The issue of my final posting on Wolff's Anfangs-Gründe is not mathematical, but aesthetical. Quite early in a chapter dealing with architecture or art of construction, a little bit after defining what a building is, Wolff tells us how to understand beauty: ”beauty is the perfection or a necessary appearance of it, in so far as both the one and the other are perceived, and generates in us a liking”.
In simplistic terms, we can discern in the various philosophical theories of beauty two distinct classes: one could say, firstly, that beauty is an objective characteristic of things – i.e. that beautiful objects would be beautiful, no matter who perceived them – and secondly, that beauty is a subjective characteristic dependent ont the observer of the so-called beautiful thing. The objective interpretation of beauty had for a long time been the philosophical norm, but at least from Kant's Critique of judgement onwards the subjective interpretation has probably been more influential.
(Coincidentally, when I was writing these words, the major Finnish newspaper published a news that neuropsychologists had found out what part of the brain produced an experience of beauty. An overenthusiastic science reporter declared that this would finally solve the question whether beauty was truly in the eye of the beholder. Well, that's it then: close down all the philosophy departments and let the neuroscientists deal with the difficult questions.)
Now, Wolff's definition of beauty appears to fall mostly to the objective side of the equation. True, there are some elements in the definition requiring the interaction of the objects with a subject in order to make the notion of beauty meaningful. Thus, beauty can be also an apperance of perfection and at least requires that someone observes this perfection, that is, it is ridiculuous to call something unobservable beautiful.
Despite this connection to the observation, beauty is for Wolff primarily defined through perfection of things, and even the appearance of perfection or the liking in the observer is necessarily caused by the beautiful thing. Furthermore, Wolff defines perfection in teleological terms as usefulness to someone: beautiful thing is then something that we like, because it seems to fulfill our needs and also does so.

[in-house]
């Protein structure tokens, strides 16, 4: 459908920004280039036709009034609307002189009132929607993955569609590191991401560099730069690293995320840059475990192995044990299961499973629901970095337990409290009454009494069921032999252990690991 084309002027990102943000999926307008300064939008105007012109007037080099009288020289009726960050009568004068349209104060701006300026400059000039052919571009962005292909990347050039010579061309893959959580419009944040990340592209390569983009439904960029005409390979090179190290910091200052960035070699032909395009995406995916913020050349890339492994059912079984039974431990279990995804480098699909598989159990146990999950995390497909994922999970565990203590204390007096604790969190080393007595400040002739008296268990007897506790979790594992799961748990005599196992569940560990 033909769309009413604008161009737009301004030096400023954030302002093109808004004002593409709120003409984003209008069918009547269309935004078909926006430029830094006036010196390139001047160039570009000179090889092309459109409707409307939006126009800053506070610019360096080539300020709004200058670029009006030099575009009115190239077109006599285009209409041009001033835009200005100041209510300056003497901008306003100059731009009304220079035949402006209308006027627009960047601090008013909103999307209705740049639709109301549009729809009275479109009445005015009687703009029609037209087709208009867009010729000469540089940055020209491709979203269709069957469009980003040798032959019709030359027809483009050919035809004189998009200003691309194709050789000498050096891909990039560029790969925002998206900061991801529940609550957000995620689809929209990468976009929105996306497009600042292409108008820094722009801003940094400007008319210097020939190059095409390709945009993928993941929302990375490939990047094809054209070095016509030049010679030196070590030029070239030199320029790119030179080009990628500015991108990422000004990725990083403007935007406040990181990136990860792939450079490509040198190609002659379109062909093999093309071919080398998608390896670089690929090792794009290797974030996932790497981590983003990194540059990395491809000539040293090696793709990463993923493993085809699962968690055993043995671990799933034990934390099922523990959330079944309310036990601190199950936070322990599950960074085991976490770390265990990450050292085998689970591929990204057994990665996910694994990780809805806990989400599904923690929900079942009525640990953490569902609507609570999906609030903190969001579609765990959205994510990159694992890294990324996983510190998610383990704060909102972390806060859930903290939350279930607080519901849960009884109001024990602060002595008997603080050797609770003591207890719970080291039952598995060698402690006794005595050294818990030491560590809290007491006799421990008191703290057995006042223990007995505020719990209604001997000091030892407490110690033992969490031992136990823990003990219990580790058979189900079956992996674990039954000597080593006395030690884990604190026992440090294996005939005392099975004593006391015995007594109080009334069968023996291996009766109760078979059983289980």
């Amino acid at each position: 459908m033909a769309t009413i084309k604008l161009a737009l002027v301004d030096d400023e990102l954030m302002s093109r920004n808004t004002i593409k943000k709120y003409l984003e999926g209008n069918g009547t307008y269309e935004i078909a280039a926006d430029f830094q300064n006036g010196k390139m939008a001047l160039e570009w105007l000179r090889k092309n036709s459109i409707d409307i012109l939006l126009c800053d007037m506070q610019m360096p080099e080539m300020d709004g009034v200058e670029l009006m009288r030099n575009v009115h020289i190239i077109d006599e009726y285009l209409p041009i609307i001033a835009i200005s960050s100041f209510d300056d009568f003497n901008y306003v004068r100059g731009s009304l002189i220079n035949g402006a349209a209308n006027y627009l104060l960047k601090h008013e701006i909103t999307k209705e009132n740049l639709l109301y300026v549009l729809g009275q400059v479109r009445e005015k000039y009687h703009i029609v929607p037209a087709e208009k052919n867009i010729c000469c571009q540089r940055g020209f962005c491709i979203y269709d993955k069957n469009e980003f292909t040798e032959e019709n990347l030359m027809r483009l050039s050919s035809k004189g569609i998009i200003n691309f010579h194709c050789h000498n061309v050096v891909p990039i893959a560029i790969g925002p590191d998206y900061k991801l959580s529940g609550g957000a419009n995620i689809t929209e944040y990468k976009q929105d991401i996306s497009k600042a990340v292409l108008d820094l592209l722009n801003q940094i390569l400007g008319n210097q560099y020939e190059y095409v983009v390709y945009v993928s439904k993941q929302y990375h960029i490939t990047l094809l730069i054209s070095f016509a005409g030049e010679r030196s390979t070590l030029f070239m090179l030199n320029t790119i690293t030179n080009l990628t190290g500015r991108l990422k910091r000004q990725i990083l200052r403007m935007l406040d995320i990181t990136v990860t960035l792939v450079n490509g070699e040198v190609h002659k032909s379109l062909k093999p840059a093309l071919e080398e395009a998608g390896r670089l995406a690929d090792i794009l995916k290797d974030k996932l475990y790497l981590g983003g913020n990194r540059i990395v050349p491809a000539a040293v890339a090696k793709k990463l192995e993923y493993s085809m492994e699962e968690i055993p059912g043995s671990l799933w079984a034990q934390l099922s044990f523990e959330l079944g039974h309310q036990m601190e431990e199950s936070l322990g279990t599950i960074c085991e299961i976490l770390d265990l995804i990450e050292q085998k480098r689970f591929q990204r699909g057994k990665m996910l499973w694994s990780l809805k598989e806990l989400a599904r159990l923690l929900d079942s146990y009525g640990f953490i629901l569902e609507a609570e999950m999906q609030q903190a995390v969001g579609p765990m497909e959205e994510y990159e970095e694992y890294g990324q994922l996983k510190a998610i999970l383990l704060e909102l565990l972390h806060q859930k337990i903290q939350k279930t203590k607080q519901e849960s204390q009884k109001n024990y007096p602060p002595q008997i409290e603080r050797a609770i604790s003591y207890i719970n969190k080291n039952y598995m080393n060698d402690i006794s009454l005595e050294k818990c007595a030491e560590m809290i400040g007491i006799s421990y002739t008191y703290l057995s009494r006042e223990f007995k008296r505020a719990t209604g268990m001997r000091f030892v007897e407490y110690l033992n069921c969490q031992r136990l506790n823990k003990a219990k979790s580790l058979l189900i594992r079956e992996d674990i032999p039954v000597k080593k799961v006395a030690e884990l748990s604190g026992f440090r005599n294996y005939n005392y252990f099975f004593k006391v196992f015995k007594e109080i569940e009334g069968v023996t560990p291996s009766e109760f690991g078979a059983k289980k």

One could easily raise some serious doubts towards Wolff's definition. For instance, how would Wolff explain cases where people have different opinions on what is beautiful? Still, Wolff's definition has some merits especially in case of architecture. For instance, consider some of the houses designed by Gaudi. I have never been inside such a house, but for the sake of an argument, let's assume that they are not very comfortable, and indeed, fail to satisfy even the lowest living requirements. Then we might justifiably deny that the houses by Gaudi were truly beautiful. In fact, they would scarcely be houses at all. In other words, to be beautiful as a house, a building must first satisfy the purpose of accomodating people.
Does this mean then that we could not say that a Gaudi house is beautiful? Not at all, it would just not be beautiful as a house. Yet, it might perfectly satisfy some other purpose, such a being a mock-house – and indeed, what else would it be, but a mock house, that is, a building designed to fool the observer to think it is a house. Thus, it would be a truly beautiful mock house.
With these thoughts I end the consideration of Wolff's Anfangs-Gründe. Next time, I will be studying a philosophically more rewarding work, when I embarge on the first reasonable thoughts of Wolff.